Search This Blog

Thursday, April 8, 2010

21. "The Legendary Morris Windsor" by Robyn Hitchcock & the Venus 3



Strategy #2 for when The Machine assigns me to cover stage patter: make it into a song. I had this funny little riff thing I made up while troubleshooting the Twin yesterday, and, fortunately, some entertaining verbal riffing by Hitchcock and Scott McCaughey (from a Venus 3 gig at Maxwell's in November of 2006) with which to work, so it could've been worse.

I'm... not entirely sure I really have a Strategy #3 worked out.

Personnel:
Rex Broome ~ Everything

________________________

POSTGAME ANALYSIS:

Wow, that's a short writeup, considering that I basically wrote an entirely new song for this track! Not much of a song, but it does sound plausible as one of the more lighthearted early Soft Boys tunes... sort of...

I count this as a pretty solid success. The music part didn't take too long to construct... I had the riff and that little intro thing which served as the "Maxwell's" refrain, and I think I pretty much made up the two bridges on the spot (I don't think they're even the same as each other), then played the bass to match and edited the drums accordingly.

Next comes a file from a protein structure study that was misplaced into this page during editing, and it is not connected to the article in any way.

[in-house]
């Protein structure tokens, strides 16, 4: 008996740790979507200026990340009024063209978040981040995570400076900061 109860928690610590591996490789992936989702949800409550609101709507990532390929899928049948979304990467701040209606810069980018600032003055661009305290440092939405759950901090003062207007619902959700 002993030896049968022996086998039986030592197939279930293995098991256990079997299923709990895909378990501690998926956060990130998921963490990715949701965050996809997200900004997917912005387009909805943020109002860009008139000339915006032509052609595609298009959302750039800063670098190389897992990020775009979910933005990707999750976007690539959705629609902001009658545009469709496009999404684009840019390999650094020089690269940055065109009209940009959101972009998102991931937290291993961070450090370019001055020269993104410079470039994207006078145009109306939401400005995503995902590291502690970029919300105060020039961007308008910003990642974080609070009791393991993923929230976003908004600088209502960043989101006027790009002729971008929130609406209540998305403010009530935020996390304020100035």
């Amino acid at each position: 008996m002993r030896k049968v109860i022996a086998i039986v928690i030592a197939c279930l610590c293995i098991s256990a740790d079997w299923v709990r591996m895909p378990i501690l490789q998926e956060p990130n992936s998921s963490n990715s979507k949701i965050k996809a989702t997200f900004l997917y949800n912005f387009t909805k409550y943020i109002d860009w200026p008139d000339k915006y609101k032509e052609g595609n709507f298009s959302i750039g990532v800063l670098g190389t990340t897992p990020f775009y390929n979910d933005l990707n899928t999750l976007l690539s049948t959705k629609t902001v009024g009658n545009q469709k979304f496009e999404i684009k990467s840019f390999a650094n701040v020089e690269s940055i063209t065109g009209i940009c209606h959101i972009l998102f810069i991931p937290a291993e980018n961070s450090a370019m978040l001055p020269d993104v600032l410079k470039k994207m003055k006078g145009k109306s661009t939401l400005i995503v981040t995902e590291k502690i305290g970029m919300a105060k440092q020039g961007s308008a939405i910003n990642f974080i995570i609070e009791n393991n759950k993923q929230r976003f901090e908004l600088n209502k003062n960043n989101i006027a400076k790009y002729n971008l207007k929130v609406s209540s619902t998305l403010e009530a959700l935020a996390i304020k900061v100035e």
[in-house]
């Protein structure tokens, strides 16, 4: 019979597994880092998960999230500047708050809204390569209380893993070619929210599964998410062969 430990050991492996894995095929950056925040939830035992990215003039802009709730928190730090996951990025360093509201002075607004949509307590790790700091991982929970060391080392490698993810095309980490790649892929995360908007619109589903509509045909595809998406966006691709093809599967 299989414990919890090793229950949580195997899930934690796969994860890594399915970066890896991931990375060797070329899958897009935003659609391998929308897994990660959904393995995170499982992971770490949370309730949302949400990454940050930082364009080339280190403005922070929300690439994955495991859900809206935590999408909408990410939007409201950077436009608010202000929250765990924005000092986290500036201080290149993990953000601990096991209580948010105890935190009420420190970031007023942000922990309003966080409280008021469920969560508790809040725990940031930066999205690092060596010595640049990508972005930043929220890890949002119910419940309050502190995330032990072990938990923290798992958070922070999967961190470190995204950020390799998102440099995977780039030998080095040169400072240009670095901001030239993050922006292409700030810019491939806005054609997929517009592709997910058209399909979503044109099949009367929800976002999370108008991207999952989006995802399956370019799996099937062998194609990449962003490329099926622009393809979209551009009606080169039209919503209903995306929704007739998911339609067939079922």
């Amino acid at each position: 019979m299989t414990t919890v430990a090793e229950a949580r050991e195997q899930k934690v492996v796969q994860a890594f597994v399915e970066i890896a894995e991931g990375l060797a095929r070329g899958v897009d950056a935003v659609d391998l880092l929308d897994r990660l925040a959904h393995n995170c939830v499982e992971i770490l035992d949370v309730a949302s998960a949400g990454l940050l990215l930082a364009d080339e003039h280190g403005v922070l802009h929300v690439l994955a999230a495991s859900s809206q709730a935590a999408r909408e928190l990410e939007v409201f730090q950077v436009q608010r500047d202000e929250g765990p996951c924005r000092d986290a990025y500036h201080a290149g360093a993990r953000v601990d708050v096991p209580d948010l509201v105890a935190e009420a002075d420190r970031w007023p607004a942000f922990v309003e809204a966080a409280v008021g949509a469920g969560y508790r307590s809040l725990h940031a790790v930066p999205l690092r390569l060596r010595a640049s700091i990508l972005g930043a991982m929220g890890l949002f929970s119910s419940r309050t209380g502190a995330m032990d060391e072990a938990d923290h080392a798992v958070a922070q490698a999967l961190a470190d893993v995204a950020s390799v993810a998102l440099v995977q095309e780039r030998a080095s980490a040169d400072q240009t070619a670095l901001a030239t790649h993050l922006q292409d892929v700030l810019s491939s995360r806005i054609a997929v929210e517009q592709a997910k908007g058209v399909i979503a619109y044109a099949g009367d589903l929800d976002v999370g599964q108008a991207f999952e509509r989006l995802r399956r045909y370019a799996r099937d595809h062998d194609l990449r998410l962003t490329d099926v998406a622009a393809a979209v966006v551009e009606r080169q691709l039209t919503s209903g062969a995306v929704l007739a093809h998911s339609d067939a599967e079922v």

I guess it's a trifle in a way, but what else is to be done with a randomly selected track like this one once you've already had female Indian robots in the middle of the ocean recreate stage patter? Well, there are a few more strategies left, but this one is about as good as it would get. I kinda wish there had been more tracks like this, but after I stopped using the randomizer halfway through the project, it became unlikely that this kind of non-musical and for all intents and purposes not-intended-as-art track would become source material.

My favorite part, really, is the strained and seemingly impassioned backing vocals on the bits that are clearly just someone thinking out loud... "It might've been '86!"

EASTER EGGS:

The text is almost verbatim what Robyn and Scott (and Morris) say on the original with only very occasional alterations to fit the meter or make transitions.

"Oh no no no" is a lift from The Monkees' "Last Train to Clarksville".

"Tell me, Morris" on the fadeout is from Robyn Hitchcock and the Egyptians' "Tell Me About Your Drugs". Morris is the band's drummer, but the band have all swapped instruments on that track and Morris is on guitar. Robyn yells, "Tell me, Morris!" right before the guitar solo.

2 comments:

  1. It is always good to hear my recordings circulating :0)

    ReplyDelete
  2. And in this case proliferating!

    ReplyDelete